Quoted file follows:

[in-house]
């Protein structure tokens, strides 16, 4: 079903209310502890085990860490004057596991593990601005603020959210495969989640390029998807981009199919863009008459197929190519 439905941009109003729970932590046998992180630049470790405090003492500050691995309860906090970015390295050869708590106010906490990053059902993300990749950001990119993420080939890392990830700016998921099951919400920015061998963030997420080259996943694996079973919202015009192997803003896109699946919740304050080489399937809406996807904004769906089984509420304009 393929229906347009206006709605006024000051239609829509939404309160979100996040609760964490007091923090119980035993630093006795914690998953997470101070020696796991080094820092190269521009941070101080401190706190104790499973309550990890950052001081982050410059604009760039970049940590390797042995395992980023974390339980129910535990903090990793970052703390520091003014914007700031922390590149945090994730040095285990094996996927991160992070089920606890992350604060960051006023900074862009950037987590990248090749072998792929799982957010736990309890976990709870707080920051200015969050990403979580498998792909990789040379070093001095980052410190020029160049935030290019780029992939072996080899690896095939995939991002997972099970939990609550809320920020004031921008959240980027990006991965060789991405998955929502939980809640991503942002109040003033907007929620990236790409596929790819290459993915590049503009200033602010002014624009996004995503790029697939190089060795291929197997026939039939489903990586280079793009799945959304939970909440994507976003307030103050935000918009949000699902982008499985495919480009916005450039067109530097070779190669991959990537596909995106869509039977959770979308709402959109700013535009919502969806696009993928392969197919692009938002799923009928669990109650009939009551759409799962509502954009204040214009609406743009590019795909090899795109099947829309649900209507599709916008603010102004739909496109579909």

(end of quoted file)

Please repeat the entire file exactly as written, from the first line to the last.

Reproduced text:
[in-house]
């Protein structure tokens, strides 16, 4: 079903209310502890085990860490004057596991593990601005603020959210495969989640390029998807981009199919863009008459197929190519 439905941009109003729970932590046998992180630049470790405090003492500050691995309860906090970015390295050869708590106010906490990053059902993300990749950001990119993420080939890392990830700016998921099951919400920015061998963030997420080259996943694996079973919202015009192997803003896109699946919740304050080489399937809406996807904004769906089984509420304009 393929229906347009206006709605006024000051239609829509939404309160979100996040609760964490007091923090119980035993630093006795914690998953997470101070020696796991080094820092190269521009941070101080401190706190104790499973309550990890950052001081982050410059604009760039970049940590390797042995395992980023974390339980129910535990903090990793970052703390520091003014914007700031922390590149945090994730040095285990094996996927991160992070089920606890992350604060960051006023900074862009950037987590990248090749072998792929799982957010736990309890976990709870707080920051200015969050990403979580498998792909990789040379070093001095980052410190020029160049935030290019780029992939072996080899690896095939995939991002997972099970939990609550809320920020004031921008959240980027990006991965060789991405998955929502939980809640991503942002109040003033907007929620990236790409596929790819290459993915590049503009200033602010002014624009996004995503790029697939190089060795291929197997026939039939489903990586280079793009799945959304939970909440994507976003307030103050935000918009949000699902982008499985495919480009916005450039067109530097070779190669991959990537596909995106869509039977959770979308709402959109700013535009919502969806696009993928392969197919692009938002799923009928669990109650009939009551759409799962509502954009204040214009609406743009590019795909090899795109099947829309649900209507599709916008603010102004739909496109579909």